In response to a Quora question, I wrote the following:

In his September, 1905 paper entitled *Does the inertia of a body depend upon its energy-content?* (*Ist die Trägheit eines Körpers von seinem Energiegehalt abhängig?*, Annalen der Physik. 18:639, 1905) Einstein investigates the energy $l$ (in the notation used in the 1923 English publication of the paper) of a system of plane electromagnetic waves, as measured by one observer. Another observer, moving relative to the first with velocity $v$ directed at an angle $\phi$ relative to the direction of the waves, sees the energy

$$l^*=l\frac{1-\frac{v}{c}\cos\phi}{\sqrt{1-v^2/c^2}}.$$

He then investigates a body that sends out two light signals with energy $\frac{1}{2}L$ in opposite directions (such that its momentum does not change). If the body's energy is $E_0$ before and $E_1$ after the emission, we have (due to energy conservation)

$$E_0=E_1+\frac{1}{2}L+\frac{1}{2}L.$$

In the other reference frame, let the body's energy be, before and after, $H_0$ and $H_1$. Then

$$H_0=H_1+\frac{1}{2}L\frac{1-\frac{v}{c}\cos\phi}{\sqrt{1-v^2/c^2}}+\frac{1}{2}L\frac{1+\frac{v}{c}\cos\phi}{\sqrt{1-v^2/c^2}},\tag*{}$$

or, after simple algebra,

$$H_0=H_1+\frac{L}{\sqrt{1-v^2/c^2}}.$$

Subtracting the two yields

$$(H_0-E_0)-(H_1-E_1)=L\left\{\frac{1}{\sqrt{1-v^2/c^2}}-1\right\}.$$

Now Einstein notes that $H_0$ and $E_0$ refer to the energy of the same body in the same state, in two different inertial systems; same goes for $H_1$ and $E_1$. On the other hand $H-E$ is the difference in kinetic energy, as seen in two systems that move relative to each other, up to some additive constant $C$ that is really just a matter of how the kinetic energy is defined in the two systems:

$$\begin{align*}H_0-E_0=K_0+C,\\

H_1-E_1=K_1+C.\end{align*}$$

So then,

$$K_0-K_1=L\left\{\frac{1}{\sqrt{1-v^2/c^2}}-1\right\}.$$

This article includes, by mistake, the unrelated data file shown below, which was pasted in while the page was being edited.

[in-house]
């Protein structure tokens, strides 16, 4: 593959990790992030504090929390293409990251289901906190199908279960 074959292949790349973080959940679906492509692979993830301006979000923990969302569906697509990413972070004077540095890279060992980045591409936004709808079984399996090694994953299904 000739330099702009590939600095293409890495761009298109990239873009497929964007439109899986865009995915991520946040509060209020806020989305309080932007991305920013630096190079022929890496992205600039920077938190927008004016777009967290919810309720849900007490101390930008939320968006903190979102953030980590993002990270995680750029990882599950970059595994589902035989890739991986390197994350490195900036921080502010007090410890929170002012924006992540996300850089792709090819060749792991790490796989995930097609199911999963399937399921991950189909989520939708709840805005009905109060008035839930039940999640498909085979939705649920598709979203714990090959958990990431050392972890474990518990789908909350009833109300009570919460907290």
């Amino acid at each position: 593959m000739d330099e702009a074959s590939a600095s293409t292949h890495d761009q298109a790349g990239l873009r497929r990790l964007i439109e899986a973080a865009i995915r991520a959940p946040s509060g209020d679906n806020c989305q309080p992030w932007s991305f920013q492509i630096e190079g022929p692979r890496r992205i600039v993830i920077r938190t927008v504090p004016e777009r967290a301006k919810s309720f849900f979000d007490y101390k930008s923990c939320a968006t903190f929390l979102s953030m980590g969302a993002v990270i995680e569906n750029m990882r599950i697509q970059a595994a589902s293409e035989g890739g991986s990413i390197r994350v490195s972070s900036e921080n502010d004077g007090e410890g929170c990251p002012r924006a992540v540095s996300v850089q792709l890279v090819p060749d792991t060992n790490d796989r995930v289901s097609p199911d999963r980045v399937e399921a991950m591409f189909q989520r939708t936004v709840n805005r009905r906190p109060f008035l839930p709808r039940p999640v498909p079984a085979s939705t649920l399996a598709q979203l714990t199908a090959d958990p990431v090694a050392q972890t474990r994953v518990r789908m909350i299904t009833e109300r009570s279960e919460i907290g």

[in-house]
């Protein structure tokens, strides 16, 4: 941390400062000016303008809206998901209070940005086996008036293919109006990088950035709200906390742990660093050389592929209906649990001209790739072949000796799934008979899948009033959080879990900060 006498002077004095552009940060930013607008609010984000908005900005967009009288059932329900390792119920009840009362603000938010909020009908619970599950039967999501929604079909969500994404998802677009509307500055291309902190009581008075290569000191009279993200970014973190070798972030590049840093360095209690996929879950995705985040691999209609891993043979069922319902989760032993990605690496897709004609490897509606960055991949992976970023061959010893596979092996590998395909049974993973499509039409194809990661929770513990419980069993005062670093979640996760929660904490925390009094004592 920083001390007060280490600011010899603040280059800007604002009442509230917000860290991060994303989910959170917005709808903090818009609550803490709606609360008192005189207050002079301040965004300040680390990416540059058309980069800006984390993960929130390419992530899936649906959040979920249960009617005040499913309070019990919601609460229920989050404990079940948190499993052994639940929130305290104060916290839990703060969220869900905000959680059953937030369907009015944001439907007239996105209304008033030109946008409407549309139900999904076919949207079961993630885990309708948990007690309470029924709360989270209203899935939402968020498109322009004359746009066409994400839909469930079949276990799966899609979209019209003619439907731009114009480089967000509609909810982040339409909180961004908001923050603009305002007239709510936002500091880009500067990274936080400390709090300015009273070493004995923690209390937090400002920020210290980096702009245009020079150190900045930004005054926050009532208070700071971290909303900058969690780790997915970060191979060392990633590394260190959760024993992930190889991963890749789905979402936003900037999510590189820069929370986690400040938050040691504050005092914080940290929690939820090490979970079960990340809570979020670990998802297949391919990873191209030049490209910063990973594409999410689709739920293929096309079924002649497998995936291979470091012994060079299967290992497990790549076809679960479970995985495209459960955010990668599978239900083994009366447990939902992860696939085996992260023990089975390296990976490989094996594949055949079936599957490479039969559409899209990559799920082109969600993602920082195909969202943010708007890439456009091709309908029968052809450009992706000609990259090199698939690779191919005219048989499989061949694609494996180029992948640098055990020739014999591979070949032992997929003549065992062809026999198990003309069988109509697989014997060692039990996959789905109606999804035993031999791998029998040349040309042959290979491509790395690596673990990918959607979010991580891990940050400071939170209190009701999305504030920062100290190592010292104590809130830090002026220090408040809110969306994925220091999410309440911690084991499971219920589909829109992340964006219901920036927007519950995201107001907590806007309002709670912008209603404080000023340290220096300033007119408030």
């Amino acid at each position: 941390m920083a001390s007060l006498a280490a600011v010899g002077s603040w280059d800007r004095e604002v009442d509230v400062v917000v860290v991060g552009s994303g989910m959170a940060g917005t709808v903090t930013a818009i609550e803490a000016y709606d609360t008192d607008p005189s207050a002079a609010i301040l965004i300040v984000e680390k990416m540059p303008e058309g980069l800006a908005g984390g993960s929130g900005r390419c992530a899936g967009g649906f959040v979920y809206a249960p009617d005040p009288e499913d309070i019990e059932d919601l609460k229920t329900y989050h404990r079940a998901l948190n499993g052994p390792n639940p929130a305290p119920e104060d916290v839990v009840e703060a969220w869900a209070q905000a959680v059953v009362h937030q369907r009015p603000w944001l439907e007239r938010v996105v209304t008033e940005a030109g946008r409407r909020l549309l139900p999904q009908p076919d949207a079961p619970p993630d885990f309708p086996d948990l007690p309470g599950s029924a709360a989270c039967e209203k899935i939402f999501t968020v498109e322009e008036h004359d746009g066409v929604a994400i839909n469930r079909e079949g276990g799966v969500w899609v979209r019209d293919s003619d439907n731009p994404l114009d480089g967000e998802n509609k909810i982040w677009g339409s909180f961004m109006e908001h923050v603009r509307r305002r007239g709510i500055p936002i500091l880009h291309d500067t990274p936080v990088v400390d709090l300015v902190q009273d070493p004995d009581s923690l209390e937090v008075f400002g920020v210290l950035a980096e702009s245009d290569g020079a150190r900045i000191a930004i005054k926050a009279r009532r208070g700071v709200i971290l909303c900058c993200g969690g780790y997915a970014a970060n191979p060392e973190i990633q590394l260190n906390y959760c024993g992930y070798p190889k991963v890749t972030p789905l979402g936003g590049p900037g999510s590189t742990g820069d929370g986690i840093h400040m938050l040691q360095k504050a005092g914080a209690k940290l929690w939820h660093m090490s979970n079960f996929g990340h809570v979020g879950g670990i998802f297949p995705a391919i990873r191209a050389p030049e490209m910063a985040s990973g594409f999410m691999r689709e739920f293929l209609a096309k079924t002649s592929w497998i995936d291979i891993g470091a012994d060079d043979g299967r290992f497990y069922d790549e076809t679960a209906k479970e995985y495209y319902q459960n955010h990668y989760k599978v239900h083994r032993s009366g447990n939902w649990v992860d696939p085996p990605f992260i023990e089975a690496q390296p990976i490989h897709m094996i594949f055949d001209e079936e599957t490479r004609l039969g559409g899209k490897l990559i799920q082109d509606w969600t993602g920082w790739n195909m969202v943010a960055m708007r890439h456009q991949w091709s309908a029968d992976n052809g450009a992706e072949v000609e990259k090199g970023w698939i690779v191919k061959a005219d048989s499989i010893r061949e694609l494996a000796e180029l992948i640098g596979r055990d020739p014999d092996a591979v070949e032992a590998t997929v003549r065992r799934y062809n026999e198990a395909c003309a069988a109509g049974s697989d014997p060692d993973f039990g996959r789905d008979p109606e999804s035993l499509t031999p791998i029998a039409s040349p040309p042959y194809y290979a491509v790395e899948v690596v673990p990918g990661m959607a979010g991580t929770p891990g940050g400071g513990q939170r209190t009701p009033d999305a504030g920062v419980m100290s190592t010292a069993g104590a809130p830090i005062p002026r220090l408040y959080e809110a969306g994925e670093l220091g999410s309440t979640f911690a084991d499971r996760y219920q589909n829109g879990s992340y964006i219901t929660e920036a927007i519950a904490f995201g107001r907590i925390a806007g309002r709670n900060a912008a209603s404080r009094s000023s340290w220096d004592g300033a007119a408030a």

When the velocity is small, the square root in the denominator can be series expanded, and terms that contain higher powers of $v$ can be dropped, which leaves

$$K_0-K_1=\frac{1}{2}\frac{L}{c^2}v^2.$$

Note that the body's velocity does not change, yet its kinetic energy (which is $\frac{1}{2}mv^2$ when the velocity is small) changed by this amount after the emission. From this Einstein concludes that if a body gives off the energy $L$ in the form of radiation, its mass diminishes by $L/c^2$. He also notes that the fact that the energy withdrawn is in the form of radiation makes no difference, which leads to the conclusion that the mass of a body is a measure of its energy-content, with $c^2$ being the conversion factor between the two. (Note that the actual formula, $E=mc^2$, doesn’t actually appear in Einstein’s paper! But it is implied trivially by his result and is described in words.)

This was Einstein's fourth paper during his *annus mirabilis* (1905), and the second on relativity theory. Another example of an amazing early Einstein paper (see https://www.fourmilab.ch/etexts/einstein/E_mc2/e_mc2.pdf): short (less than three pages), no references, and so much to the point, it is almost impossible to summarize.